Check out my bestselling book on habits, Superhuman by Habit. .
When you're on the road for this long you get good at rationing. In our case, that applies to batteries and to food. I just last week ate a vegan food bar that I bought in LA in the beginning of March.
We don't plan far ahead, so we never know exactly when we'll be able to buy acceptable food. Batteries are the same way. We're on a 32 hour train ride that spans two nights from Saigon in South Vietnam to Hanoi in North Vietnam.
It's the second night now, so it's time to burn off my batteries which I haven't really used much of yet.
For the past three months I have been using Rescue Time, which is a really amazing tool to track your time usage.
It runs in the background and logs every single thing you do on your computer. Then when you log in to the web dashboard you can categorize the sites and programs you use and also rate them according to productivity.
From there it draws out a few stats and lets you see where your time is being spent.
I had just stumbled across a site called www.hackaday.com, and I was fascinated. Most of the hacks were too nerdy for me to really be interested in, but one stuck out.
"Build a Hovercraft for under $100"
Yeah! As a kid I would always read the classifieds section of the Boy Scout magazine, and salivate over the plans to build a hovercraft. I wanted to build one and ride it around in school instead of walking.
In a stunning display of forward thinking, we decided to go to the Vietnamese embassy to get visas. Ideally we would have gotten them for China as well, thus enabling us to take the train all the way through China to Hong Kong, but there wasn't time for that.
We went on Friday. It takes four business days to get the visas, so we'd have them the following Thursday morning. The train through Cambodia runs only once a week. To catch it we'd have to leave on Saturday.
Submitting all of our info for the visas was no problem once we found the embassy, which was inexplicably on the opposite end of the road than we expected.
A few months ago I wrote about the power of persistence. I think that it was one of my better posts, and I think that adopting the habit of persistence and working hard is one of the most important habits I've picked up.
Since January I have been tracking my productivity. Besides having a log of what I've done nearly every day since I started, it's made me be a lot more mindful about my productivity.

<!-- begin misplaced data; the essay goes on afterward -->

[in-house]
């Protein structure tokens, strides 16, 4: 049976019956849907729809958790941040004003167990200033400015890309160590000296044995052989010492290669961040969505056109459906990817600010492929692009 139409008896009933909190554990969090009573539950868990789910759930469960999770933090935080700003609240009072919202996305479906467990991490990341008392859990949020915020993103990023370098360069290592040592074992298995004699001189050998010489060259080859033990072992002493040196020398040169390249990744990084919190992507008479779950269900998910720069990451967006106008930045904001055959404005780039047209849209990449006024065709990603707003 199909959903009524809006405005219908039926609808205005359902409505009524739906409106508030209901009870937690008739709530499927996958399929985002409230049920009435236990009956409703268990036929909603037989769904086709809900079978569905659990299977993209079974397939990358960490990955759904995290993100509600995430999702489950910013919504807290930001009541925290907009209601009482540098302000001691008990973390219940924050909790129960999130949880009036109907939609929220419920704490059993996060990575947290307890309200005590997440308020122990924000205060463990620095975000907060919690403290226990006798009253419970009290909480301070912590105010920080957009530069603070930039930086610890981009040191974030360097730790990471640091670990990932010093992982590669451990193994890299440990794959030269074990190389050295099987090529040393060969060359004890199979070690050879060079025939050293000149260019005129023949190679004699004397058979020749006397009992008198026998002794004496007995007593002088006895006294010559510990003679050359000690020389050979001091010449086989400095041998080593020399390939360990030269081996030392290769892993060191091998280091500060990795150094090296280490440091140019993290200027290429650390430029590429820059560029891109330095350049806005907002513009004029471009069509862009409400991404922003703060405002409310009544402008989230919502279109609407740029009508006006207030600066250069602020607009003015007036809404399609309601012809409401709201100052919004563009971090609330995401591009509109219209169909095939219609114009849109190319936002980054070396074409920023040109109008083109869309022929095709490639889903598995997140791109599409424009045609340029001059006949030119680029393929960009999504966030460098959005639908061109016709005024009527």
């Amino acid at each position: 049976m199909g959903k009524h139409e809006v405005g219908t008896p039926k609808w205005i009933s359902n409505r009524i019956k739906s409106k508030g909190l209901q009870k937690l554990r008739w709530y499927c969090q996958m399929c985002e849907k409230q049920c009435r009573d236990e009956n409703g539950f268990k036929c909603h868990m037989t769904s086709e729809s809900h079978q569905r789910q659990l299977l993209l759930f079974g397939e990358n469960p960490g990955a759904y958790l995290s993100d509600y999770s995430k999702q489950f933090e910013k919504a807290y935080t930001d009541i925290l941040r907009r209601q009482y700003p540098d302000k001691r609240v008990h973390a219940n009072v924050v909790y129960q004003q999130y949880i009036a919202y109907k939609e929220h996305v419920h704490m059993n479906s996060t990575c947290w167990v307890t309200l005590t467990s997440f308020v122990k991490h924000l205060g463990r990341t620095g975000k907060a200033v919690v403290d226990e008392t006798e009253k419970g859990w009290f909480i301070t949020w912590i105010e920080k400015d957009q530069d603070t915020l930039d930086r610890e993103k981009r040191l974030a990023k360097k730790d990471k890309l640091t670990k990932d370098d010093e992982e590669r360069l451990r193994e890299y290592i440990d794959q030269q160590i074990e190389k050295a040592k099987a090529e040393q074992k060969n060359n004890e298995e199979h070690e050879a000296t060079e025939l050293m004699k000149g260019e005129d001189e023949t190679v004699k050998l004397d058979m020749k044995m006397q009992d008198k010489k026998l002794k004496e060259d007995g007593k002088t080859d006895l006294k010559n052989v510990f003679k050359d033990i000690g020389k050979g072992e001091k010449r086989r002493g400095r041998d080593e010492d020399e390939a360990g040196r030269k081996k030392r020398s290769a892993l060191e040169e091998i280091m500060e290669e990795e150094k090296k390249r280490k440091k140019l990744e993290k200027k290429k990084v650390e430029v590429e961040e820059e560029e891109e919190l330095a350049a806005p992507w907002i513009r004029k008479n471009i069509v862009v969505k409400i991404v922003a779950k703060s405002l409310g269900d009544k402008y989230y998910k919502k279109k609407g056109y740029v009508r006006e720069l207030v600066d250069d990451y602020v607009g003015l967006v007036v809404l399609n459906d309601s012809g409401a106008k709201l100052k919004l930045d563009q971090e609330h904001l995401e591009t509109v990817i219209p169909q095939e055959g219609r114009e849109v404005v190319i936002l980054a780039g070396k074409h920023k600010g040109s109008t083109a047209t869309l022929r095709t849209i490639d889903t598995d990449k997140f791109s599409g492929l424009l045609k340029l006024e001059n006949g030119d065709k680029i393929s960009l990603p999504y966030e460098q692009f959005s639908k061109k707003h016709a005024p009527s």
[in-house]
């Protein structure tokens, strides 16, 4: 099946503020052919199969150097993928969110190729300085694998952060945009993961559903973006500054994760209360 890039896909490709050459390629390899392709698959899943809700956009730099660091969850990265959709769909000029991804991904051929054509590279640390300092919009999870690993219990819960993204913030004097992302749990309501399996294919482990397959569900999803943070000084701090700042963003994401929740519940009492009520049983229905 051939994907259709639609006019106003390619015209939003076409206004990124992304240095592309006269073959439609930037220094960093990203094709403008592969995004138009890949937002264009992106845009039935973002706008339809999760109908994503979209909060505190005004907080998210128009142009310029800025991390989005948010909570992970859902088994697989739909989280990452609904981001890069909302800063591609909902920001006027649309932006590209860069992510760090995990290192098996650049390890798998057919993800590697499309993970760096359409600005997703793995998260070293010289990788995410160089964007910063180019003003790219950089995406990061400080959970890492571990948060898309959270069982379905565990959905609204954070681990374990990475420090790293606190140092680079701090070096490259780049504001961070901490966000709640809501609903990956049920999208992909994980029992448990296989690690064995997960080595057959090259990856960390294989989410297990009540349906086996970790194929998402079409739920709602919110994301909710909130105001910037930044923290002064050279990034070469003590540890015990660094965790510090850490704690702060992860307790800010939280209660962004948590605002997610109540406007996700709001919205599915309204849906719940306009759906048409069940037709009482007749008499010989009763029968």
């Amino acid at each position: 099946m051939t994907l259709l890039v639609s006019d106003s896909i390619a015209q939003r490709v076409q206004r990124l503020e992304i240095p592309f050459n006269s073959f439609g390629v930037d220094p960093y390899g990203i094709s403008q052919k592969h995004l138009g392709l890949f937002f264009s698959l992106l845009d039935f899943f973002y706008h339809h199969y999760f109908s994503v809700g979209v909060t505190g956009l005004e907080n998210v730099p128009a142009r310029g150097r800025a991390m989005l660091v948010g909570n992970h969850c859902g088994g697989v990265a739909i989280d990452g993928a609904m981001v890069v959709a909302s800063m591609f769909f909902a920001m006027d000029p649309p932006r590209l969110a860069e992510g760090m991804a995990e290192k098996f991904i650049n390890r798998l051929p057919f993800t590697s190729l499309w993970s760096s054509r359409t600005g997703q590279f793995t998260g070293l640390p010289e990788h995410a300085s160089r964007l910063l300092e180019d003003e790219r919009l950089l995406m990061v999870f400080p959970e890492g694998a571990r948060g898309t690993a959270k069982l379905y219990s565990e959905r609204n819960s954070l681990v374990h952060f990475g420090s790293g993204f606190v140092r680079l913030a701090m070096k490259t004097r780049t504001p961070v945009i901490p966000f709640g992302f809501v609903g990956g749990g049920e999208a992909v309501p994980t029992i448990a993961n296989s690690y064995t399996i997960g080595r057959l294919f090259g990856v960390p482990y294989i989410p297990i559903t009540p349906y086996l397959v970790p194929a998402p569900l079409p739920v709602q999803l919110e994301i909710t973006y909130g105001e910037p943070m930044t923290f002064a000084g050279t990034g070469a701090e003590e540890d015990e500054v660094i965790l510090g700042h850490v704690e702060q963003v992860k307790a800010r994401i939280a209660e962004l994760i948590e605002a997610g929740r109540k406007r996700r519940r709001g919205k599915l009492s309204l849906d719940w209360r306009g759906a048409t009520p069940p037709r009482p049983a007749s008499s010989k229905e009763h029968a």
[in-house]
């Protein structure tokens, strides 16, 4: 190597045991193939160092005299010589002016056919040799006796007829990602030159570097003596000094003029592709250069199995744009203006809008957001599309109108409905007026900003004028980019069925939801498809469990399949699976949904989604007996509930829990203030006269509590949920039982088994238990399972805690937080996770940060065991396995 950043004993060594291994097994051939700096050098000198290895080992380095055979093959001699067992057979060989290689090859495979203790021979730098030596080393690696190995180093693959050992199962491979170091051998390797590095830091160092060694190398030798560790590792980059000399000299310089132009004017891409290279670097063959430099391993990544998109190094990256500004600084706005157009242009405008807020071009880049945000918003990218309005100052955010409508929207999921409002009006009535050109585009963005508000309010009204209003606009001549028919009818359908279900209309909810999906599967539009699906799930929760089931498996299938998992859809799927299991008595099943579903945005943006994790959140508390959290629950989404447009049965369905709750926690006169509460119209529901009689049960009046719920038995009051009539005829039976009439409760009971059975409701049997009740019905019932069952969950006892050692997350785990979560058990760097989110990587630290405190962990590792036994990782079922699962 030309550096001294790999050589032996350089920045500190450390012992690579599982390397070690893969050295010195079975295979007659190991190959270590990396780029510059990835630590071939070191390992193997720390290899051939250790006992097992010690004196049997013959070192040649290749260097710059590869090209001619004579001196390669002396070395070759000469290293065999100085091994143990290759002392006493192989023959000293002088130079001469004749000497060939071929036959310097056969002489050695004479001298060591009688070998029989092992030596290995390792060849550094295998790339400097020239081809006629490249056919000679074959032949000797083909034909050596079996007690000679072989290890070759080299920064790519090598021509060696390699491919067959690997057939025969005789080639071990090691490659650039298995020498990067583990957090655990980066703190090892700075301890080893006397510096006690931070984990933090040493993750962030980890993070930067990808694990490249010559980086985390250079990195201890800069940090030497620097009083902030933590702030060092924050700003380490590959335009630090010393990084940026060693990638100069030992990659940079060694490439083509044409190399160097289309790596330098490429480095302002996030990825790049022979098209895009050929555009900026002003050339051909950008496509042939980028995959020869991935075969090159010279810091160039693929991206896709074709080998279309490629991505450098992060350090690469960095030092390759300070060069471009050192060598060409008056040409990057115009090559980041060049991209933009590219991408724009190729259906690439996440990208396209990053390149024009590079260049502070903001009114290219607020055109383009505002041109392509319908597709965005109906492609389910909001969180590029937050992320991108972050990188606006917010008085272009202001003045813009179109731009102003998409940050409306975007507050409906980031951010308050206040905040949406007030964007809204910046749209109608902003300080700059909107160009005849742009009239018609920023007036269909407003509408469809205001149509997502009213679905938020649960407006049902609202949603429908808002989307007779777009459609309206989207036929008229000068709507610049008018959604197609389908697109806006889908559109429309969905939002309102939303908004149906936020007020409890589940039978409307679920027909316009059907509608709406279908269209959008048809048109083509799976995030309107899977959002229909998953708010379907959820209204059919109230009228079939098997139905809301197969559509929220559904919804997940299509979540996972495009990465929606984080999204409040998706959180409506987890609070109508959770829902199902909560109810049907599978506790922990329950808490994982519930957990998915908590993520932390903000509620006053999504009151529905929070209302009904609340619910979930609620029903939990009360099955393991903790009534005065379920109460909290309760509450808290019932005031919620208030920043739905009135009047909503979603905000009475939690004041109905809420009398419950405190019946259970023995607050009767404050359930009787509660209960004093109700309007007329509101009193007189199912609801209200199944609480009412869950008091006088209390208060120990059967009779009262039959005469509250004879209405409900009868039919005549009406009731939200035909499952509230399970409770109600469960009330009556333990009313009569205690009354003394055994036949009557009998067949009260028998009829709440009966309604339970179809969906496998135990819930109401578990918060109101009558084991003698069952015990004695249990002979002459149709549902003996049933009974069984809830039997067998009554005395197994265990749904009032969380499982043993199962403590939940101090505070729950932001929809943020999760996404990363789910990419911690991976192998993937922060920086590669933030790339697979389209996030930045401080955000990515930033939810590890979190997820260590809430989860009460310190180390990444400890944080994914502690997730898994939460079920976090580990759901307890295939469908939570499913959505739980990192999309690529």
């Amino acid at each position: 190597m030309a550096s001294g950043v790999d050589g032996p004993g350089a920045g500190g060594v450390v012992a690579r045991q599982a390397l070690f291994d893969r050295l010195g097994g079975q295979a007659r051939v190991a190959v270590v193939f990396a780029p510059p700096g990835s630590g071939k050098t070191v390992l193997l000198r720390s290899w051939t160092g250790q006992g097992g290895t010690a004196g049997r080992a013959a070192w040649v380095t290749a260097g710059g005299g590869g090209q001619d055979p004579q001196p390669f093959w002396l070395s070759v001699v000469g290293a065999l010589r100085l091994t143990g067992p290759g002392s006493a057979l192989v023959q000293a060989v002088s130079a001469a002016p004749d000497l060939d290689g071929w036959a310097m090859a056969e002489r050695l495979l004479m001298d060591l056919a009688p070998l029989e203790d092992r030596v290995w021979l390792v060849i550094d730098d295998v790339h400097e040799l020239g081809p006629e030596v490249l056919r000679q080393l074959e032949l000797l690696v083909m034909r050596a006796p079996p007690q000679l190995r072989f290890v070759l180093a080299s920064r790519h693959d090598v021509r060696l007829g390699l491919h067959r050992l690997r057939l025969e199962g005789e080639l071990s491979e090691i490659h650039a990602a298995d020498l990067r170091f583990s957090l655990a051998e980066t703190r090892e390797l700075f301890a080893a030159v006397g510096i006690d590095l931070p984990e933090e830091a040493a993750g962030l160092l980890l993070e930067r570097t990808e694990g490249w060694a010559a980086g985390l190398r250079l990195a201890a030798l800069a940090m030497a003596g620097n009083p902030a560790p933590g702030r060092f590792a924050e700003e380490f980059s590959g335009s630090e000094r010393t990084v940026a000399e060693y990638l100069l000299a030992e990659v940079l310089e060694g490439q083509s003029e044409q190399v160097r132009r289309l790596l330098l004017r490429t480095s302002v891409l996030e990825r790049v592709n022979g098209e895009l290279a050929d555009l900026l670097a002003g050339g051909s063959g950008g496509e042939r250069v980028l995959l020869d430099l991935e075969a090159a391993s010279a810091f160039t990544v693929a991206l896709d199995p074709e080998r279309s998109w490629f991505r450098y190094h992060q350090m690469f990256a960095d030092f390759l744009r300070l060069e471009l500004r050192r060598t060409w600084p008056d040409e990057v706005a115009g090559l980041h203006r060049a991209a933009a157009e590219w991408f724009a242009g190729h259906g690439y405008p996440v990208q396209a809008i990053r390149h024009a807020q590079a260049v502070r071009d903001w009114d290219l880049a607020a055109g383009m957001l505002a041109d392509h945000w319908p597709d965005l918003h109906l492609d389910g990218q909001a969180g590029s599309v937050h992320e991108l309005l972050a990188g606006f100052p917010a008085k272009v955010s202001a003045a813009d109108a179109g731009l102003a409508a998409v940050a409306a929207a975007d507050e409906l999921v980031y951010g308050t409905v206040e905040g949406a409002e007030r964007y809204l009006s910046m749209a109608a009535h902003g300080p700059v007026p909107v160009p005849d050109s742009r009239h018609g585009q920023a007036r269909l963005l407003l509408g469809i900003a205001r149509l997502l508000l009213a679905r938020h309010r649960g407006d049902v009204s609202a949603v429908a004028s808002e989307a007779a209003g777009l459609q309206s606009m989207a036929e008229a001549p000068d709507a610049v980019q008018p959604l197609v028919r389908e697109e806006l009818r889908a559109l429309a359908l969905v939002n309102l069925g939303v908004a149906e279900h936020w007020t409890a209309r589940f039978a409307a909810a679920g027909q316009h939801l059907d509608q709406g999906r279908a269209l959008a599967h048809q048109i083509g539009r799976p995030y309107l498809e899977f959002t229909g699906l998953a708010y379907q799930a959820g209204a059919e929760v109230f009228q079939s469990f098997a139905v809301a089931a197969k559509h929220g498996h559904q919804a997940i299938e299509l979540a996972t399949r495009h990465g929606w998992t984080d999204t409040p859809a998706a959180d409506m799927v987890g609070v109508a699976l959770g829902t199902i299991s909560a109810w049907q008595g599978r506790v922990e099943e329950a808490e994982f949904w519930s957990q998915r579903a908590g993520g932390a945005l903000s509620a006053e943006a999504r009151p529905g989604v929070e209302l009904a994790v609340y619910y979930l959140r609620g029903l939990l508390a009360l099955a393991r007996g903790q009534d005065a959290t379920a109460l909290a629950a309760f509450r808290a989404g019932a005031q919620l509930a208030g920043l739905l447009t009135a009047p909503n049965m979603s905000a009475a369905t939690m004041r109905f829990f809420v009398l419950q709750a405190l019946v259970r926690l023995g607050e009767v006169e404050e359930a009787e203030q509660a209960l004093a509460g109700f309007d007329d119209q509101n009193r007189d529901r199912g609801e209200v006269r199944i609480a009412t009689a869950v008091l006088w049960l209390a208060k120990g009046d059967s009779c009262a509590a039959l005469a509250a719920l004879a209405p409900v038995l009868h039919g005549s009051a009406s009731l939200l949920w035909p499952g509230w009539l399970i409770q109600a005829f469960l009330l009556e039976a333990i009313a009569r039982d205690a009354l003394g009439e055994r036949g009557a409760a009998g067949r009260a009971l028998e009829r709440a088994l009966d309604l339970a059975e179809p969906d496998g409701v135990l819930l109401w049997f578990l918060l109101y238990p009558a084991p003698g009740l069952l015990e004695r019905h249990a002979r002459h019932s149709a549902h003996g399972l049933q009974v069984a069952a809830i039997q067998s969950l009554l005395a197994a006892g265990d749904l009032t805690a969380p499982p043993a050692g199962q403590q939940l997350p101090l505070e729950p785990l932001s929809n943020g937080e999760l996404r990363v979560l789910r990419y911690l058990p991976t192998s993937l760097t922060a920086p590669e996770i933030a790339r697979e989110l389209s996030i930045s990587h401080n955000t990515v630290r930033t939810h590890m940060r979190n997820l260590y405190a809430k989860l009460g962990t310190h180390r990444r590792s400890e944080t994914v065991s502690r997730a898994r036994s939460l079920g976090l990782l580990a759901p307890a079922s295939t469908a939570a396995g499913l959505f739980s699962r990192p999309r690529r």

And as a result, I get a lot more done now. I can sit down with my laptop and bang out a batch of work without procrastinating.
Okay so I just wrote about half of a really long post about how awesome Thailand has been... and then it got deleted somehow. It's a shame when things like that happen to computer geniuses like myself.
So... from the top.
Todd and I reconvened on the small island of Koh Phi Phi (where The Beach with Leonardo DiCaprio was filmed). But this time we had company.
I was messing around with Google street view for the first time today, and look what I found. My old house!
Parked behind it is my old car. Aww, the good old days. Back when I had things.
Today I was talking with my friend, Hayden. One of the things I like about talking with Hayden is that he probably has more insight into my life than I do. He'll often describe something I do or think in a way that I'd never thought about it, which then gives me something to ponder for a few days, weeks, etc.
Ironically, he's also the one who recommended the two books that made me adopt the MaxDiet, even though he doesn't follow it himself.
Today he asked me if I ever feel like crap.
Many years ago I decided that when I died I would become cryogenically frozen when I died.
Of course, that decision carried no weight - the procedure costs more than one hundred thousand dollars, money which I didn't have to set aside.
A couple months ago I walked into Style's living room. Mystery was there.
As you can clearly tell from the little asterisk on the itinerary on the right, Todd and I parted ways temporarily for a few days. His cousins were in Thailand so he headed up there by plane and seaplane from Singapore while I intended to take a train all the way there.
Things didn't quite work out that way. I made a video on my phone (go e90!) as I went along, so you can watch me go from Singapore to Malaysia. The video quality gets better after the first three minutes - the phone doesn't do so well in the dark.